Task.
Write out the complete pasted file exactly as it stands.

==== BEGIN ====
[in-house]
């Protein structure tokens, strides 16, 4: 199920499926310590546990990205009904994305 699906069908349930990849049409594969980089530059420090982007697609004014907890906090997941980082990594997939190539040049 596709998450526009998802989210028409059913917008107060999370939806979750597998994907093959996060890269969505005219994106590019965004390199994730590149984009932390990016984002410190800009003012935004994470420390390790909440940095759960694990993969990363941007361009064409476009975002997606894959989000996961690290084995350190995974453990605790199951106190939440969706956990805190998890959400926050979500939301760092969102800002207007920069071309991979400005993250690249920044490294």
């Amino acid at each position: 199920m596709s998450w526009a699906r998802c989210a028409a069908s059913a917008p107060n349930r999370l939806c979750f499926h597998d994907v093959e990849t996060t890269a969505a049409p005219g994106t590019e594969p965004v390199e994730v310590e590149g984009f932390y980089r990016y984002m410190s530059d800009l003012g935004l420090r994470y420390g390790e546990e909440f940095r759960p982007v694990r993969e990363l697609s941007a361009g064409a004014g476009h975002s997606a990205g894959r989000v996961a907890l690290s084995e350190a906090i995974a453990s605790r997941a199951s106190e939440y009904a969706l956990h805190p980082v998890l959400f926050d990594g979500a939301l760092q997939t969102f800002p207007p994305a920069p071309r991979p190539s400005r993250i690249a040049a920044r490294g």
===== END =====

[in-house]
């Protein structure tokens, strides 16, 4: 199920499926310590546990990205009904994305 699906069908349930990849049409594969980089530059420090982007697609004014907890906090997941980082990594997939190539040049 596709998450526009998802989210028409059913917008107060999370939806979750597998994907093959996060890269969505005219994106590019965004390199994730590149984009932390990016984002410190800009003012935004994470420390390790909440940095759960694990993969990363941007361009064409476009975002997606894959989000996961690290084995350190995974453990605790199951106190939440969706956990805190998890959400926050979500939301760092969102800002207007920069071309991979400005993250690249920044490294």
């Amino acid at each position: 199920m596709s998450w526009a699906r998802c989210a028409a069908s059913a917008p107060n349930r999370l939806c979750f499926h597998d994907v093959e990849t996060t890269a969505a049409p005219g994106t590019e594969p965004v390199e994730v310590e590149g984009f932390y980089r990016y984002m410190s530059d800009l003012g935004l420090r994470y420390g390790e546990e909440f940095r759960p982007v694990r993969e990363l697609s941007a361009g064409a004014g476009h975002s997606a990205g894959r989000v996961a907890l690290s084995e350190a906090i995974a453990s605790r997941a199951s106190e939440y009904a969706l956990h805190p980082v998890l959400f926050d990594g979500a939301l760092q997939t969102f800002p207007p994305a920069p071309r991979p190539s400005r993250i690249a040049a920044r490294g």